When BC Transit’s first hydrogen-fueled bus hits the streets of Victoria this summer, Jeremy Wise will know it’s an environmentally sustainable choice for the province. Last fall the UVic mechanical engineering student spent a four-month co-op term performing a lifecycle analysis of BC Transit’s current fleet of diesel, bio-diesel and hybrid buses, to compare their lifecycles to the projected lifecycle data for the new zero-emission hydrogen fuel cell buses that will begin joining the BC Transit fleet this summer. Lifecycle analysis considers the environmental impact of a product from cradle to grave, including production, operation and disposal.

“There were a million different factors to consider,” says Wise. “The research involved a lot more than just looking at the best fuel to kilometre ratio.” For instance it’s often said that the only thing coming out of the tail pipe of a hydrogen-fueled vehicle is water. But as Wise explained, some forget to consider how the fuel was produced. “If they use coal or another fossil fuel to separate the hydrogen, then we have to add that to the equation,” said Wise, adding that in BC we use mostly hydro-electrical energy, which is renewable and doesn’t create emissions. Given this, Wise concluded that hydrogen-fueled buses will lower overall emissions and lessen the fleet’s environmental impact.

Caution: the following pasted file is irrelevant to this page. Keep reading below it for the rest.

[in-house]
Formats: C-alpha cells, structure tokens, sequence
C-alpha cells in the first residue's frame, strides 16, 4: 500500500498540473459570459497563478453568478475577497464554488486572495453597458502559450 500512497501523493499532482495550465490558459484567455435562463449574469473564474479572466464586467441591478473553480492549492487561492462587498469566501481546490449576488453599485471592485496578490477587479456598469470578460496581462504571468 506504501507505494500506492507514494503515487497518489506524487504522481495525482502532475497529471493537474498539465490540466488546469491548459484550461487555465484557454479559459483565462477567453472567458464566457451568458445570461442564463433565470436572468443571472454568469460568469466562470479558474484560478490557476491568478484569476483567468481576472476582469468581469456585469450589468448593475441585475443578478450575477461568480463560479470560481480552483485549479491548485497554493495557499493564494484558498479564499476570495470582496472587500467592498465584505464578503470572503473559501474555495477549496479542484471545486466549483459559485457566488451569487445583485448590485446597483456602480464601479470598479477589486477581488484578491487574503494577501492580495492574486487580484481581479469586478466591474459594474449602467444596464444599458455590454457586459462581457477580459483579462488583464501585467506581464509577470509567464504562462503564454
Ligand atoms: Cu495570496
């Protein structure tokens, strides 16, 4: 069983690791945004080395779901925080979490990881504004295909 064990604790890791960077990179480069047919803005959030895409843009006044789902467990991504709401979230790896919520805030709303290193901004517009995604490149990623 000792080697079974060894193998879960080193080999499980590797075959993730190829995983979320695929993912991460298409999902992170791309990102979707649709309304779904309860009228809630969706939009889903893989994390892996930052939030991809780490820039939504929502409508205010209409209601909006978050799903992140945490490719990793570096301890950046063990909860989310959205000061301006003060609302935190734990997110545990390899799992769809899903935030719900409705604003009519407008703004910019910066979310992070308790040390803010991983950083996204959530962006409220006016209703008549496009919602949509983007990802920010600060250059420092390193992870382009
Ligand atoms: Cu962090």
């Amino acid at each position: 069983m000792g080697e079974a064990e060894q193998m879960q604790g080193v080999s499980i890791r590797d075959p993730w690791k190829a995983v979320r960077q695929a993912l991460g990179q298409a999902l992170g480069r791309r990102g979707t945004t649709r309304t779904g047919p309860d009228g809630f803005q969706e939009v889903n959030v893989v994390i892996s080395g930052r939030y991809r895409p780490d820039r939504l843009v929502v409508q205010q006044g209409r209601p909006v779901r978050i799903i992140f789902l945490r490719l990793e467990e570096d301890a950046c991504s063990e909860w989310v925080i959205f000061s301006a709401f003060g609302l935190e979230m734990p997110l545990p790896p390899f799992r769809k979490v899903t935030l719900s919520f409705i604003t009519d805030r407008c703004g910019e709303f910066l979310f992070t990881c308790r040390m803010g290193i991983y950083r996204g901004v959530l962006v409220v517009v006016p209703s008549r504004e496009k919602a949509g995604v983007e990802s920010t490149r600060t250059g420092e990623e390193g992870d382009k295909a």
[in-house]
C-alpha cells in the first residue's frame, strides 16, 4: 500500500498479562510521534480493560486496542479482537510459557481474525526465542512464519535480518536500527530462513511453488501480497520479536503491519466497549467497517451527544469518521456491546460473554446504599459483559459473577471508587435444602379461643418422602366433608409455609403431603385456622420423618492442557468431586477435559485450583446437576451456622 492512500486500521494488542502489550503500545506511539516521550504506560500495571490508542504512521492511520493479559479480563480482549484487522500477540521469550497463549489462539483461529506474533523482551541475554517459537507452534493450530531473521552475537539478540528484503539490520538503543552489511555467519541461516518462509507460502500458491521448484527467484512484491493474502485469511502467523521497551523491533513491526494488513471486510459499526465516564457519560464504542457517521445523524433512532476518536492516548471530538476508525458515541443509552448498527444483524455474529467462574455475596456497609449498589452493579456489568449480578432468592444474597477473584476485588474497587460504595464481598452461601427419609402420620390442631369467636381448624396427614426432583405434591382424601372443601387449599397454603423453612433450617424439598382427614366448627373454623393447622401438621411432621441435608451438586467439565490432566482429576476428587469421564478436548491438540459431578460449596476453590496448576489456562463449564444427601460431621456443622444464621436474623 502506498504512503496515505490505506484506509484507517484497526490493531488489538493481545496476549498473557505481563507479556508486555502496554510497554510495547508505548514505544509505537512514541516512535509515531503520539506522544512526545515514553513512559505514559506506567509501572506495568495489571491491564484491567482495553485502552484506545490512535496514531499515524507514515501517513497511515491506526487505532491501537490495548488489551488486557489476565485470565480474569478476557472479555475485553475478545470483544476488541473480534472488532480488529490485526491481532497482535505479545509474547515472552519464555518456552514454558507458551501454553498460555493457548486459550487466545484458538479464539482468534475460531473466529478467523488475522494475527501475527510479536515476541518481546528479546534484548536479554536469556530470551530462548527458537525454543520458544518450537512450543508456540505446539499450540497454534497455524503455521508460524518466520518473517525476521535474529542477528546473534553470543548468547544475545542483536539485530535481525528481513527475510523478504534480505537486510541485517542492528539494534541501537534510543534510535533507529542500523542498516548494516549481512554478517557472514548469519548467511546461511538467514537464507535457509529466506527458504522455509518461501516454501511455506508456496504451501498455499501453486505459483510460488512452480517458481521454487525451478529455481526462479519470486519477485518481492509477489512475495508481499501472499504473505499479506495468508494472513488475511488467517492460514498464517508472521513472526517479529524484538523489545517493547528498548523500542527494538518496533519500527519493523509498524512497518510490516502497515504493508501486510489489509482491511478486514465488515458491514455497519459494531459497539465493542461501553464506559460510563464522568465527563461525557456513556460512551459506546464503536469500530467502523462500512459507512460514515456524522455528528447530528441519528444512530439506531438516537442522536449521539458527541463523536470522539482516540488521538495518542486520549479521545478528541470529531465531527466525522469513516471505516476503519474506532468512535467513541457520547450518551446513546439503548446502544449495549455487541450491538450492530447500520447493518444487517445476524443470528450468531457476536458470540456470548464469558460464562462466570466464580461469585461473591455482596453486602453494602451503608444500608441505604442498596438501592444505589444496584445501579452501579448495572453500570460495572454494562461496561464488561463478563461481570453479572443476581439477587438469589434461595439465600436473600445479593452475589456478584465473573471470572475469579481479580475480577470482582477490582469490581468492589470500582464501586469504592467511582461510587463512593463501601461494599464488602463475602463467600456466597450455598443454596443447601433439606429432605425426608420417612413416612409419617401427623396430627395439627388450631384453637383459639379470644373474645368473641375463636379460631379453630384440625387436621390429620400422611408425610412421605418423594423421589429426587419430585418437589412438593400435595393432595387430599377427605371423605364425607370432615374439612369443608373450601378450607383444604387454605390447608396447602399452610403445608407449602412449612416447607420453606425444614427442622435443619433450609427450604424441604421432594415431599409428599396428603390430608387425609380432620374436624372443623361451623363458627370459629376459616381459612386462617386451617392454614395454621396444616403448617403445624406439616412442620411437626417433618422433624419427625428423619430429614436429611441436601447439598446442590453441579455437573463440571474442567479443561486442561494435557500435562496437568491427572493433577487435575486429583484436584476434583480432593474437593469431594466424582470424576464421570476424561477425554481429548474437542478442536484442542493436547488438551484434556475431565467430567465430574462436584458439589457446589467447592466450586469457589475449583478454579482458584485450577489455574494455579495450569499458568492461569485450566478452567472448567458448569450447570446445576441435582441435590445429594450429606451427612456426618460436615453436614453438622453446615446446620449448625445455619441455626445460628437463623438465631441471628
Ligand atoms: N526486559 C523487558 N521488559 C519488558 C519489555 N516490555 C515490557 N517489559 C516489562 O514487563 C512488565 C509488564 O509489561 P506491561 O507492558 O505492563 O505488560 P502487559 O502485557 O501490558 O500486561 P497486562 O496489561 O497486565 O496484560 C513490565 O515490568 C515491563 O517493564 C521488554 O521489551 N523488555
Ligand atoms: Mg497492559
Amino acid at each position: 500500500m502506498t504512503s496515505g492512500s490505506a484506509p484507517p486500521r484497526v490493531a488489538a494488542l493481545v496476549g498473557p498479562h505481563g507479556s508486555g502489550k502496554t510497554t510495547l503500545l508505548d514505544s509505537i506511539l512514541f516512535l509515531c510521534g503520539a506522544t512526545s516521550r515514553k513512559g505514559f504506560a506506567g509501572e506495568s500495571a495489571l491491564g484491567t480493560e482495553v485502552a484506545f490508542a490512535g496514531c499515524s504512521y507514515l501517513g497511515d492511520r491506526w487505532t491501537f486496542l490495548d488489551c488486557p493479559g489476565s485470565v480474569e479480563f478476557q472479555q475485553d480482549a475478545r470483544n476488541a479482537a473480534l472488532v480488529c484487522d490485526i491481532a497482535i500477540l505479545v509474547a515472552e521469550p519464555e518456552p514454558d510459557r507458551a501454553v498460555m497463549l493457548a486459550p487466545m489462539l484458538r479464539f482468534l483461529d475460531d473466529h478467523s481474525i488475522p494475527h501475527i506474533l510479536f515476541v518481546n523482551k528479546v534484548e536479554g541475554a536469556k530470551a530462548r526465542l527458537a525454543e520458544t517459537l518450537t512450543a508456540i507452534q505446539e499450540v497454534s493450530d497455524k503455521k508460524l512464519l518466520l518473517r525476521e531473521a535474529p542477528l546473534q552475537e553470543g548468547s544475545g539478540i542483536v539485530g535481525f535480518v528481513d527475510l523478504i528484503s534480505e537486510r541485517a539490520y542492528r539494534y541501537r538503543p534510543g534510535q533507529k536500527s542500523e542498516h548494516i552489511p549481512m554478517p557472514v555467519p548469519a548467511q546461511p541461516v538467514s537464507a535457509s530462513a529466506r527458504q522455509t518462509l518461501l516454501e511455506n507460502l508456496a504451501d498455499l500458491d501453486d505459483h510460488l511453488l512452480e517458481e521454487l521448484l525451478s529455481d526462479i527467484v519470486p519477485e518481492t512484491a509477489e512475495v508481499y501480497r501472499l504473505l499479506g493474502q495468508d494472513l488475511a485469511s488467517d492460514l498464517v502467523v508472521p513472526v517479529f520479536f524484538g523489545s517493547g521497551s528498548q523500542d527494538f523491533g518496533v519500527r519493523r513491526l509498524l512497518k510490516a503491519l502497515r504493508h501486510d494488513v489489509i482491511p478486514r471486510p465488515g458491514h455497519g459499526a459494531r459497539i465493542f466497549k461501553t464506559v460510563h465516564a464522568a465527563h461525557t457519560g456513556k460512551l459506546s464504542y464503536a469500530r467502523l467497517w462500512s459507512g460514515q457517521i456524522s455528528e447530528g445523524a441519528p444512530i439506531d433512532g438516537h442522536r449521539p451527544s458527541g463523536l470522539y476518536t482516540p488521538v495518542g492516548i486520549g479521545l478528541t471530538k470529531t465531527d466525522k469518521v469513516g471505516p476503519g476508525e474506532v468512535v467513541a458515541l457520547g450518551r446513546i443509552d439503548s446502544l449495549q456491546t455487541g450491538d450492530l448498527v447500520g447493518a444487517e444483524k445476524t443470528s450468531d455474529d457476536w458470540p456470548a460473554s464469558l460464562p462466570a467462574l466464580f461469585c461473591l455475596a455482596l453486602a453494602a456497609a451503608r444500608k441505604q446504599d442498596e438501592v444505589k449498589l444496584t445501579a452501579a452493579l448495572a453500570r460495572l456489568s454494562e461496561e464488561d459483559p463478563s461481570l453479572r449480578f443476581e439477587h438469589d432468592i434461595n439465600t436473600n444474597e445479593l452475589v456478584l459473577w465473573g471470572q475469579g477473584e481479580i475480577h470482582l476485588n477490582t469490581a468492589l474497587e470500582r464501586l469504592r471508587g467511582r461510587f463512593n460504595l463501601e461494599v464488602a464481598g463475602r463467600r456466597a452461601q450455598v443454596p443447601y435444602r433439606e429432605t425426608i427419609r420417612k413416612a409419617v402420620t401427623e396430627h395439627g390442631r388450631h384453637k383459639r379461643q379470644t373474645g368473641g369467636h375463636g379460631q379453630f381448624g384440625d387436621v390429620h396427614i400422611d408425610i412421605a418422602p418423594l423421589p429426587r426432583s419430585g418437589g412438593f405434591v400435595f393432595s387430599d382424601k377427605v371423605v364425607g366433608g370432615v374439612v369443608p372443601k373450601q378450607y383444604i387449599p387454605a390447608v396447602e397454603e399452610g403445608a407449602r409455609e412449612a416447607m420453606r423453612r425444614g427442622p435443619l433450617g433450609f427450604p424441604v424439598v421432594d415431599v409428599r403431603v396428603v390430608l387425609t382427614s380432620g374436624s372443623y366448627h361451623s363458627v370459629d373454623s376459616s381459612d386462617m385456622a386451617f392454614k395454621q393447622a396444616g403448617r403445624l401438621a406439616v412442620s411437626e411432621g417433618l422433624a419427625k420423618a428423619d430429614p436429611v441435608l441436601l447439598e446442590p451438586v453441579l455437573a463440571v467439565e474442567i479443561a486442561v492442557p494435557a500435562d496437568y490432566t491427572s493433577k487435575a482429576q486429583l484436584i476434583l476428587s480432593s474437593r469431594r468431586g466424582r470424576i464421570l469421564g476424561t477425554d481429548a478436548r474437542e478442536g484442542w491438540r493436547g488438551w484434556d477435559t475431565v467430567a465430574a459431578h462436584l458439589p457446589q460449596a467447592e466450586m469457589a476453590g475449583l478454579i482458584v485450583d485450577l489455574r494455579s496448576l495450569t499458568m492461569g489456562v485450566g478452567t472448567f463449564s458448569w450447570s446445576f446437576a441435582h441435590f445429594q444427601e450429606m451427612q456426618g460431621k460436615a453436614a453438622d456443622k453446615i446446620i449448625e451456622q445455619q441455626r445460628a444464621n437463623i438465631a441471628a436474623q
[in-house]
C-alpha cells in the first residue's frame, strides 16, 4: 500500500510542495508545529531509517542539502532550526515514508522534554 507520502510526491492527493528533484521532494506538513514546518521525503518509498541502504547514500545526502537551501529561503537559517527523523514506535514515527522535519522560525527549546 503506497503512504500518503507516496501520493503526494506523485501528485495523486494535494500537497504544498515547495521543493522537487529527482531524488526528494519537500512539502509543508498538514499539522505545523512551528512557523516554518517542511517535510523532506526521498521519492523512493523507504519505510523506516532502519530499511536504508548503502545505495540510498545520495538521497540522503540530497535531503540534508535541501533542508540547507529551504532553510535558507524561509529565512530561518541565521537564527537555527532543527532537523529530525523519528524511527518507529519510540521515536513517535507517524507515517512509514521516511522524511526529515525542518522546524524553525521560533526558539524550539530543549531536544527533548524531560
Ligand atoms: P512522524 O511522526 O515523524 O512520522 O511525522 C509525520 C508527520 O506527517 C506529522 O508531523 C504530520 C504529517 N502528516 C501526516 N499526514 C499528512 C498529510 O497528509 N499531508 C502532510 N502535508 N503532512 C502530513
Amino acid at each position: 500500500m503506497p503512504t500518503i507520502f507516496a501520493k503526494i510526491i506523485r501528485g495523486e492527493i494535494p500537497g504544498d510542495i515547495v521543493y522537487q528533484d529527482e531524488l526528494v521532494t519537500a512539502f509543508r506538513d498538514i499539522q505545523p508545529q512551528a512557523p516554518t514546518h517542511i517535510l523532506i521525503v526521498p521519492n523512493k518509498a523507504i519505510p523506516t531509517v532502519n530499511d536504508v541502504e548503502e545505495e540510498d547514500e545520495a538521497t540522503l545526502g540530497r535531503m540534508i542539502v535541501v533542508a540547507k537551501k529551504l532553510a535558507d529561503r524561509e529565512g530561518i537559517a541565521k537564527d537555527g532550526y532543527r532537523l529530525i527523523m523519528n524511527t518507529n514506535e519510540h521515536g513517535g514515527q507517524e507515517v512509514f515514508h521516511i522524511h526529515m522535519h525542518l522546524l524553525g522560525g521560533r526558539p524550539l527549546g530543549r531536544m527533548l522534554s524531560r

Wise’s attention to detail was part of what landed him the job. After meeting BC Transit Project Manager Bruce Rothwell at a conference on alternative energy last year, he worked with Rothwell to create his own co-op position. “Co-op is always a great resource for us to find help,” said Rothwell. “It was a really good experience that we both benefited from. We didn’t really have the people available to do this baseline research so it was definitely a good time to bring a co-op student on board to get it done.”


It was certainly a timely work term. The province recently committed to funding the world’s largest commercial hydrogen development with a fleet of 20 low-floor, hydrogen-powered busses and a series of fueling stations. The buses are scheduled to hit the roads across the province in time for the 2010 Olympics.